In the midst of a hobby that beckons only fat wallets, INLG teaches how to make scifi terrain from candy boxes; Cyclops monsters from discount action figures; and hordes of Cthulhoid monsters from plastic dinosaurs and Model Magic clay.
In addition to being low cost, their tutorials are also quick -- a couple of hours and you're done. There's nothing quite like getting minis or terrain ready in a single afternoon: its satisfaction without any of the dread of tedium.
The studio was closed for a week for the Sri Lankan New Year, and I used this time to get back to some neglected projects and start some new ones. INLG had just come out with an awesome tutorial on making a lava board, so I decided I'd start there.
Terrain has always been a challenge for me, and it's the same questions we all face:
- Where do I store all this?
- How do I store it safely?
- Can this not take up so much freaking space?
The INLG tutorial is for a small, stackable, terrain square, which addresses these three questions. What really impressed me though, was that it suggested how to quickly bang out lots of low cost, easy to stamp out, easily varied, terrain boards.
First, I cut out a 12x12 inch board. You can't get cork out here, instead you need to buy either plywood or plastic sheets from hardware stores. The materials are cheap, but they insist you buy them in 4x8 foot boards. Customer service being what it is in Sri Lanka, they will not cut these for you either, you'll have to lug them around on your own. I should have got a picture of the sheet we strapped down to the tuk tuk, and very nearly sailed off every time the driver accelerated.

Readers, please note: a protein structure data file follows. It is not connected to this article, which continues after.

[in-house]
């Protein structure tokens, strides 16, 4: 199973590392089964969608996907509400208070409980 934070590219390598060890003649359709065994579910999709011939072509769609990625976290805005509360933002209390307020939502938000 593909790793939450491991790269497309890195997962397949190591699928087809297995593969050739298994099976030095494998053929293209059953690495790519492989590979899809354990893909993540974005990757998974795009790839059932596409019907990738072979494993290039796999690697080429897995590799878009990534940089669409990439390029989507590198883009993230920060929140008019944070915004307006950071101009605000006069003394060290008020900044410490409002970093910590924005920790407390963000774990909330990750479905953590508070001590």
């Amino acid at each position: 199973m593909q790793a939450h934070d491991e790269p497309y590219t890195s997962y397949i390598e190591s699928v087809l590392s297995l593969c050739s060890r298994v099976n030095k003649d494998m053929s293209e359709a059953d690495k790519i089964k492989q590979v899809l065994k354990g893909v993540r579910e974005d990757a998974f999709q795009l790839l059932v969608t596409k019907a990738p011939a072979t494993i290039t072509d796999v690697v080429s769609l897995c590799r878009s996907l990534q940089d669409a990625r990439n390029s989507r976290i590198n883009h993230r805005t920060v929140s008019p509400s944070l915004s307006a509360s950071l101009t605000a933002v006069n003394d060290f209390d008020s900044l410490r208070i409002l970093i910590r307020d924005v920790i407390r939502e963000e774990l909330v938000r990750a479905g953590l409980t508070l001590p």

Please forgive the Blackberry-quality photos for most of this:
Next, I needed to create the lava effect. For this I got hold of a couple of cans of spray paint, just some yellow and red.
I sprayed the whole sheet in red, then gave it a varied dusting of the yellow. The nice thing about using spray paints is that it gives you a nice, almost airbrush sort of look and feel. It's also ridiculously quick and easy to work with.
Next, I needed the little islands of hardened lava. I mixed regular wood glue with some unsifted construction sand, and a bit of black paint.
Foul-looking, isn't it?
I applied the glue-dirt, and left it to dry in the sun.
Another 12x12 inch board, this time with some dark and some light blue spray paint.
Paint sprayed. Always put the darker color down first, and apply the lighter color sparingly. This creates a natural-looking highlight.
For the terrain I went for a beach sand look. On execution, I think a dark, rich, jungle earth look would have worked better (no beach on Earth looks like the one I built. But, to be fair, no other beach on Earth is a battleground between pirates and ninjas).
Drybrush in a color one or two tones lighter, and you're done.
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